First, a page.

Blitzkrieg! That’s how I would like to define Mahendra Singh Dhoni’s entry into international cricket.

He made his presence felt in the domestic circuit around 2002 and within the next couple of years, he was playing for India! And not just that. He had cemented his place in the team within six months of his international debut — something not many could do. But then, that was Dhoni. With his sheer brilliance, he not only stamped his class, but also bulldozed all his competitors.

From 2002-2004, Indian cricket had witnessed quite a few changes in terms of wicketkeepers. As the likes of Adam Gilchrist or Mark Boucher dominated the world stage, in India, too, we were looking at someone who would not only be a wicketkeeper, but also a solid No. 6 batsman. As a result, there were too many changes, and things were still not working.

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And around that time came Dhoni.

Initially, he was more of a batsman, who could keep wickets. But gradually, he became an equally good wicketkeeper. As I look back, I think that Dhoni — the ’keeper — has redefined the art of wicketkeeping to a great extent. Before he came in, the craft hadn’t evolved much and most of the wicketkeepers would follow the good old methods and training. But Dhoni turned it 180 degrees. He did not follow the rule book. There was no room for convention. Dhoni did things his way and that not only helped him gain success, but also changed the dynamics of the sport.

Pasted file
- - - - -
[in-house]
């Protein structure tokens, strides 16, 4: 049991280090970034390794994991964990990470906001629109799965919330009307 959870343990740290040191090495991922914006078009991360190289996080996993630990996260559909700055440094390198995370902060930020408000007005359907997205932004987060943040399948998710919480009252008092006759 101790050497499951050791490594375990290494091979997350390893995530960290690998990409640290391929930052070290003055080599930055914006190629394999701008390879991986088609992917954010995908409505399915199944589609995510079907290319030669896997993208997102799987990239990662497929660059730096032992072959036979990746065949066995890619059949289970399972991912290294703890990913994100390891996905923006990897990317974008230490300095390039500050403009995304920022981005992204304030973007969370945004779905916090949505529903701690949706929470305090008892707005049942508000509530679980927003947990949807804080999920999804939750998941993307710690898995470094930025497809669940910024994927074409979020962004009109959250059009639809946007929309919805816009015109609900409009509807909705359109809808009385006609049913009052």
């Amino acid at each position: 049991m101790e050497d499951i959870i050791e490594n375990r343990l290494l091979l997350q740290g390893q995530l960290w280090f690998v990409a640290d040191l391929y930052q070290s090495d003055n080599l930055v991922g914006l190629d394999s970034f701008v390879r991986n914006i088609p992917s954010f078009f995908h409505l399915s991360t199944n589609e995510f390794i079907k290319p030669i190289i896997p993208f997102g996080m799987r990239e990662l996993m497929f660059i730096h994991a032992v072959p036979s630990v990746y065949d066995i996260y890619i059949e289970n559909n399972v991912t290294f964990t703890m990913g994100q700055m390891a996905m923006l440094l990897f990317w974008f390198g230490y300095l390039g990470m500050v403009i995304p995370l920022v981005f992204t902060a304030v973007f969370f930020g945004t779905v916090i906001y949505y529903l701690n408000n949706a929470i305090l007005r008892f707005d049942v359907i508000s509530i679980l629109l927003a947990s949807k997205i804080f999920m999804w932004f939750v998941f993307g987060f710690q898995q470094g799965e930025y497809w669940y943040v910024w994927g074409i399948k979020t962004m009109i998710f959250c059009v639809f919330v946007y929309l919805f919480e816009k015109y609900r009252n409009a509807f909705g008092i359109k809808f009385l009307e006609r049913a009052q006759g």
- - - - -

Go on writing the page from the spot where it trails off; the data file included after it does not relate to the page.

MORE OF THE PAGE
Around 2003-2004, I was trying to cope with the changes in technique. It was the time when I was left out of the Indian team and was trying hard to find a way back. So, when Dhoni came in, there was an initial competition for sure, but within a year, I could realise that he was class apart!

As Dhoni went about his business, you would often wonder: "Hey, where am I going wrong?"

Of course, the basics did not change, but then, he was breaking all the set ideas and creating his own technique. Ever since our formative years, we — the wicketkeepers — were told that you needed a lot of footwork. But Dhoni proved that it wasn’t necessary. He was more effective on the field, even without moving much.

We were also told about giving in when the ball comes, but Dhoni did not do that, and it worked perfectly for him. That’s when I started thinking that if he is not giving in and it’s still working fine, then why is it not working for me?

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So, it was a phase where one had to unlearn whatever he had learned over the years. But then, the cool and calm demeanour of Dhoni would give the confidence. Not only his team-mates, he could inspire everyone.

Having played zonal cricket together, we initially did not realise that he would go so far. In 2002-2003, I could not even imagine that he would retire in 2020, with such a stature and with such great numbers. But then, that’s his greatness. He has battled the odds and has made things work his way, without following convention.

It has been a pleasure knowing you, MS. Thanks for the memories!

As told to Shayan Acharya.